China's economy grew 4.9% in the third quarter of 2021 compared with a year earlier, the country's National Bureau of Statistics announced Monday.
Why it matters: The gross domestic product growth in the July-September period in the world’s second-largest economy marked the "weakest pace since the third quarter of 2020 and slowing from 7.9% in the second quarter," Reuters notes.
The author of the "Steele Dossier," containing unverified claims about former President Trump told ABC News he stands by his controversial report, according to excerpts from an upcoming documentary released Sunday.
Why it matters: The FBI drew on former U.K. intelligence officer Christopher Steele's dossier as part of its investigation into the Trump campaign's alleged links to Russia's government, which led to former special counsel Robert Mueller's probe.
U.S. Education Secretary Miguel Cardona, in an "Axios on HBO" interview, said he's reluctant to withhold federal funding from states that won't enforce school mask mandates because he doesn't want to hurt students.
Why it matters: Cardona's comments suggest there are limits to how far the Biden administration will go in pressuring states to adopt universal masking — or vaccine mandates.
Sen. Bill Cassidy (R-La.) told “Axios on HBO” he’s not sure former President Donald Trump would win the Republican nomination if he ran in 2024 — a rare voice of criticism from within the party.
- When I raised the conventional wisdom that Trump would be expected to win the nomination, Cassidy jumped in.“
- I don't know that,” the senator said during our interview in Chalmette, La.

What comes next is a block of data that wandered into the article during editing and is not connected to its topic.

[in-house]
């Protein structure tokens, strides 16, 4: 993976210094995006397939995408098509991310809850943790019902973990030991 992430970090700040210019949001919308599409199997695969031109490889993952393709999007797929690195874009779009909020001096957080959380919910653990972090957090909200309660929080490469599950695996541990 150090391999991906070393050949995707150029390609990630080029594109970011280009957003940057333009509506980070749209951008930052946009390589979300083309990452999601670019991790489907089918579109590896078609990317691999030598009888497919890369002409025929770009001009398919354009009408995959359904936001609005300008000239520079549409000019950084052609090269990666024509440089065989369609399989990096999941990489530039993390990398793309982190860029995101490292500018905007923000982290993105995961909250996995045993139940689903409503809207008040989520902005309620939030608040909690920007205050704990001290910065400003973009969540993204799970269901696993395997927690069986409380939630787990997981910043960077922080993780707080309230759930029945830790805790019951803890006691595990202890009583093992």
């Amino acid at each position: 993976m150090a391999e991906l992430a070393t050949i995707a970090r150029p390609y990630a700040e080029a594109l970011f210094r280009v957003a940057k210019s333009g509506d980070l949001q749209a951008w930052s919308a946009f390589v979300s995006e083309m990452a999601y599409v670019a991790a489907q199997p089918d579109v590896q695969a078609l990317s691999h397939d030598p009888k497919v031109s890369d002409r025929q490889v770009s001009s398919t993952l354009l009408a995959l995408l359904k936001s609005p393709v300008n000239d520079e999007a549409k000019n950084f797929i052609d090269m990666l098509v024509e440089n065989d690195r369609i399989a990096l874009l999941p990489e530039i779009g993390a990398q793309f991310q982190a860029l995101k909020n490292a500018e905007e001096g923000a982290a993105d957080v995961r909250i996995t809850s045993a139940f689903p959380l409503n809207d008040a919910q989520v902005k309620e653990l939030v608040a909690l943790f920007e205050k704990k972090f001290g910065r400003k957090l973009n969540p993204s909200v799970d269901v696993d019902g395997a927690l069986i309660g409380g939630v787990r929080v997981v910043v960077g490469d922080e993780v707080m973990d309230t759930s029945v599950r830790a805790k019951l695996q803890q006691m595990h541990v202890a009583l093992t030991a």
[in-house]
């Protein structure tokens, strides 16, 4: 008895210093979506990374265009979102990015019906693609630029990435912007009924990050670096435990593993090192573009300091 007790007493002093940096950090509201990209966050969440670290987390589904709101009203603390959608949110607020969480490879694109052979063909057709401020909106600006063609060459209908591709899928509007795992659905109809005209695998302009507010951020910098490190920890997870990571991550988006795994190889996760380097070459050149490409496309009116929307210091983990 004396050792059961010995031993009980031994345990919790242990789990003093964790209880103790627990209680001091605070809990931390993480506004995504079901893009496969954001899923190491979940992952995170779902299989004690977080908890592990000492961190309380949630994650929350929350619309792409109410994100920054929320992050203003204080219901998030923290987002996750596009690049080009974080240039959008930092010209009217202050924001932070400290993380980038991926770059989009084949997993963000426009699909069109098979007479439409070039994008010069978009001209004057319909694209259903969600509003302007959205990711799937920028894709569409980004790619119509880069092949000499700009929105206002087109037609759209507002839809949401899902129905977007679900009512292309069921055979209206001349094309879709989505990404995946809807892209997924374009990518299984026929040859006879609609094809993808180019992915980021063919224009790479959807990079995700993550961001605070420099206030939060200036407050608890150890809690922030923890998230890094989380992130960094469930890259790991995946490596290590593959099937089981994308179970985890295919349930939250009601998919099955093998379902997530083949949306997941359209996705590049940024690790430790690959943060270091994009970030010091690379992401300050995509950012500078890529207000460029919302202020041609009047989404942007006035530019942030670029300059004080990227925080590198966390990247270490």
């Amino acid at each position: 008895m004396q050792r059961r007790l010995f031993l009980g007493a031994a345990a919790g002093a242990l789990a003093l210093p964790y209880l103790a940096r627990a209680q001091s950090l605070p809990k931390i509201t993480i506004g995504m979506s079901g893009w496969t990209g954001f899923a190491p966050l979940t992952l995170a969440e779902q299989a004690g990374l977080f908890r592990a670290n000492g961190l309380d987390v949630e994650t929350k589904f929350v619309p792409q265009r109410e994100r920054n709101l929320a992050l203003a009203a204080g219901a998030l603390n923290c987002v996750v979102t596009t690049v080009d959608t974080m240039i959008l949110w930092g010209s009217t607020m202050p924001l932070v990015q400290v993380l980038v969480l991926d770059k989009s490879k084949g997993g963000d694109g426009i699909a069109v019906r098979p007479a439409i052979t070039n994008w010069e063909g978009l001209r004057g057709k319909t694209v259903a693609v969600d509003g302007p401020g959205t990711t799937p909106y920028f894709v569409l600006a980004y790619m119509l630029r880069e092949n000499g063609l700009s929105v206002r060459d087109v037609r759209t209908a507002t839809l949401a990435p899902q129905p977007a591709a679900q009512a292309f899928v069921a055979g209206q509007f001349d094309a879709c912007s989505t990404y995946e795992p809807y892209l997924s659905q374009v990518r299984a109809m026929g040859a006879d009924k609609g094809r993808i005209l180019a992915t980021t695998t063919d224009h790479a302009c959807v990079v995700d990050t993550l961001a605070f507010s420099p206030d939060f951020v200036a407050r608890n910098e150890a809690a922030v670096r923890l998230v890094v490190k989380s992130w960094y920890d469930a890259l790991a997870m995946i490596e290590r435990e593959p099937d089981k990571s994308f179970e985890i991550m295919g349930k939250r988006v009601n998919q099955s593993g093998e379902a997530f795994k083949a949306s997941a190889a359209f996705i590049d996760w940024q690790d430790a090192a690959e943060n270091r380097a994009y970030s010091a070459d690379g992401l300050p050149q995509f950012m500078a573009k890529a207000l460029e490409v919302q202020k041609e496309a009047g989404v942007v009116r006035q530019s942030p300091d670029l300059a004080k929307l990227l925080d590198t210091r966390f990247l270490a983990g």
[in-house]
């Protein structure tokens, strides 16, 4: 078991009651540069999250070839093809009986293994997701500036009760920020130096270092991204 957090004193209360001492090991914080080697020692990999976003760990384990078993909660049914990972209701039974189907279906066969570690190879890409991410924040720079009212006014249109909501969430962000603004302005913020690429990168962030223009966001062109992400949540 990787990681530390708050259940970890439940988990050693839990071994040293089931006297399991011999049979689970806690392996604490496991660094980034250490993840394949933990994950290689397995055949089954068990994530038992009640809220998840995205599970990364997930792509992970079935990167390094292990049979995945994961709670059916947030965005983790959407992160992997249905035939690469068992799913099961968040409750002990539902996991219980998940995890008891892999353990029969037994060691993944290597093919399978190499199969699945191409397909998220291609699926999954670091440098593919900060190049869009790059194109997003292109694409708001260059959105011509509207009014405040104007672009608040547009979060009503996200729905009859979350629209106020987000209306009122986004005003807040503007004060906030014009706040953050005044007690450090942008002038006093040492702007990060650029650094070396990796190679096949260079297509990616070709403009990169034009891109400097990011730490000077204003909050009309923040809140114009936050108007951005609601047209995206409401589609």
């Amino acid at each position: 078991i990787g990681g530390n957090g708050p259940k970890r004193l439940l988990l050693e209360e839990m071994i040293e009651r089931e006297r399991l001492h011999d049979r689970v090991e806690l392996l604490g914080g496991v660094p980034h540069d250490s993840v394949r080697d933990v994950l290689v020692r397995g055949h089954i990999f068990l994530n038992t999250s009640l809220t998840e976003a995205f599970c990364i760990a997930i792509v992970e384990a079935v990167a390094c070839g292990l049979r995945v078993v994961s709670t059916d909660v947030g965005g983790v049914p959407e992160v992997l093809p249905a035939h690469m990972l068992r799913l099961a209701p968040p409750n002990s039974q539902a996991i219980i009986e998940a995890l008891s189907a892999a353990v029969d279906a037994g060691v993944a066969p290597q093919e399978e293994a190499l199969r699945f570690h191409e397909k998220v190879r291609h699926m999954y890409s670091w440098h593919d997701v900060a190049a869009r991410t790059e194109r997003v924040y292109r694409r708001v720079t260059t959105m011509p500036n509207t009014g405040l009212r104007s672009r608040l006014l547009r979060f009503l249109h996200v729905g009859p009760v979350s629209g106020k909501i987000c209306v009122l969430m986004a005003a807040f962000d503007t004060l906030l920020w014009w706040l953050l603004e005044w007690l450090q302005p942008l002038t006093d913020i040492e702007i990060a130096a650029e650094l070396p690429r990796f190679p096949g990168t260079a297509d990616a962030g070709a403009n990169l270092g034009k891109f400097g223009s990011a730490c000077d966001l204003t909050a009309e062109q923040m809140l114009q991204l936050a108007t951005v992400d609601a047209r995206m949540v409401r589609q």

The House and Senate face an onslaught of deadlines key to fulfilling members' campaign promises and keeping the government afloat as they return from recess this week.
Why it matters: The next few weeks will be pivotal to enacting President Biden's agenda — and determining how the Democratic Party fares in the midterm elections.
Two Black congressional staff associations published an open letter Friday calling for more diversity, better conditions and "a stronger college-to-Congress pipeline" for staffers at Capitol Hill.
Why it matters: While Congress swore in its most racially and ethnically diverse congressional class in history this year, congressional staffs remain "overwhelmingly white," the letter says.
A Hollywood workers' union reached a tentative deal with studios, networks and streamers that will guarantee better working conditions, meal breaks and increased wages for low-paid workers, the International Alliance of Theatrical Stage Employees (IATSE) announced Saturday night.
Why it matters: The deal, which still needs to be ratified by IATSE members, will avert a nationwide strike by film and television workers that was set to start Monday. It would have been the first strike in the union's 128-year history.